## Sphere as a 4-Manifold

In the same way that we found two coordinate patches that completely covered the circle, we need to find coordinate patches that cover the sphere. Parametrization gives us a function from 2-space to the sphere (S2). The variables in $$\mathbb{R}^2$$ are $$\theta$$ and $$\phi$$:

Now the challenge is to determine how to restrict the domain in $$\mathbb{R}^2$$ to ensure that the function is injective, while keeping the domain open and covering the whole sphere. The two obvious patches are:

As with the circle, the domains of the coordinate patches have to be open sets in order to be differentiable This creates the problem of "incomplete coverage" of the manifold. The first coordinate system does not address the arc defined where $$\phi = \pi$$ and the second does not address the arc $$\phi = 0$$. Both patches neglect to include the north and south poles.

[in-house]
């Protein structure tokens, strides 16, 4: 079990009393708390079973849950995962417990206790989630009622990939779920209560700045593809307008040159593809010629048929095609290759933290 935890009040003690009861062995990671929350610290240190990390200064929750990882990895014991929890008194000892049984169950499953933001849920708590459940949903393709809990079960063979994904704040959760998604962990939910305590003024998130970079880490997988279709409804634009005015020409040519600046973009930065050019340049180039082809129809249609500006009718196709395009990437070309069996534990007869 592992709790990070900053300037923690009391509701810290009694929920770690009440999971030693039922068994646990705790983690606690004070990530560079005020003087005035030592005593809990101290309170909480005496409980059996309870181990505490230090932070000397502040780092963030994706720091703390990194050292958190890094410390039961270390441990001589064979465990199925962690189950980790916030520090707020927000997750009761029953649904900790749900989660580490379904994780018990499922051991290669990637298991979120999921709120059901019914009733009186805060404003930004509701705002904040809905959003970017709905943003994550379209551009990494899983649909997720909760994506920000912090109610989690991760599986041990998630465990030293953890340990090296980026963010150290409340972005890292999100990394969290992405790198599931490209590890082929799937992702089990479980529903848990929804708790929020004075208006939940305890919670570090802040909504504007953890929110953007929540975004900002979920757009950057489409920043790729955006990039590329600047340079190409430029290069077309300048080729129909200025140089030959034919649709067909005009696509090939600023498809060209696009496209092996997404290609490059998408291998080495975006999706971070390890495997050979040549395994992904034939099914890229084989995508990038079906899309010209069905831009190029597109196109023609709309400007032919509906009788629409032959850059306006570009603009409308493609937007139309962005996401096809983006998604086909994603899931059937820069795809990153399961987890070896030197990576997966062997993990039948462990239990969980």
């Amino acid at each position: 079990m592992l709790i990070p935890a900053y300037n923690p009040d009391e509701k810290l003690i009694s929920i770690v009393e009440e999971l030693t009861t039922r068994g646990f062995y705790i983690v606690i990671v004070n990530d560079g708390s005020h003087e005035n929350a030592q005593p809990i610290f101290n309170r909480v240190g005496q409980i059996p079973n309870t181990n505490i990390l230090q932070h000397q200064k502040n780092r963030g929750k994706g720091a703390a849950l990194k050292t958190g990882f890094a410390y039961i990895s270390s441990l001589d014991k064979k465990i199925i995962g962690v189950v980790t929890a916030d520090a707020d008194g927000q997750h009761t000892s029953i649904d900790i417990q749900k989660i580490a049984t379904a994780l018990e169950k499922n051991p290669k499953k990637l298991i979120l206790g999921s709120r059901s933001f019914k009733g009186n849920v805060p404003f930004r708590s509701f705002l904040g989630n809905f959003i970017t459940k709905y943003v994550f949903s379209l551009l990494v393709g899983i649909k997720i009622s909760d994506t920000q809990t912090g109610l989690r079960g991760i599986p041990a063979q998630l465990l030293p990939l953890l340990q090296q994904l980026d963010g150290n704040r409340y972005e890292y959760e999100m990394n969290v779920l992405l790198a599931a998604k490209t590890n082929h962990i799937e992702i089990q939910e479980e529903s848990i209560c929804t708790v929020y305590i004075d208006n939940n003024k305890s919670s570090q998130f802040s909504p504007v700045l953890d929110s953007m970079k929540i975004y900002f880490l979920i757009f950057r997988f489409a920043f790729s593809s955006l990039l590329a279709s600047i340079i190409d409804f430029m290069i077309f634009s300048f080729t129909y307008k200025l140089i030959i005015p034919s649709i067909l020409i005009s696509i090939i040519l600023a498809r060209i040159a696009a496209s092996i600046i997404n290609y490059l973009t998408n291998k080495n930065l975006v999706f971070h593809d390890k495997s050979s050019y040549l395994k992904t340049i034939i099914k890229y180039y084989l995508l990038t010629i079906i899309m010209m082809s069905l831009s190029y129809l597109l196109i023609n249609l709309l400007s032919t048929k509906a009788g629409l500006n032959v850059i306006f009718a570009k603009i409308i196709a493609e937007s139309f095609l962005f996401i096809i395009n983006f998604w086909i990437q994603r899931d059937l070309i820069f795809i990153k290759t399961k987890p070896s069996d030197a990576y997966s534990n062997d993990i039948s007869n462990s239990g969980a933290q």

The problem of covering the north and south poles still remains, but is easily solved. All that is needed is a "cap" for each hemisphere. If we define D as the open unit disc in the xy-plane, then the points on the two hemispheres can be defined based on D. If

then only two more coordinate patches are needed:

Conditions one and two are satisfied by these four patches. It is up to you to prove that the sphere is a smooth manifold by showing that the transition functions between the patches are infinitely differentiable.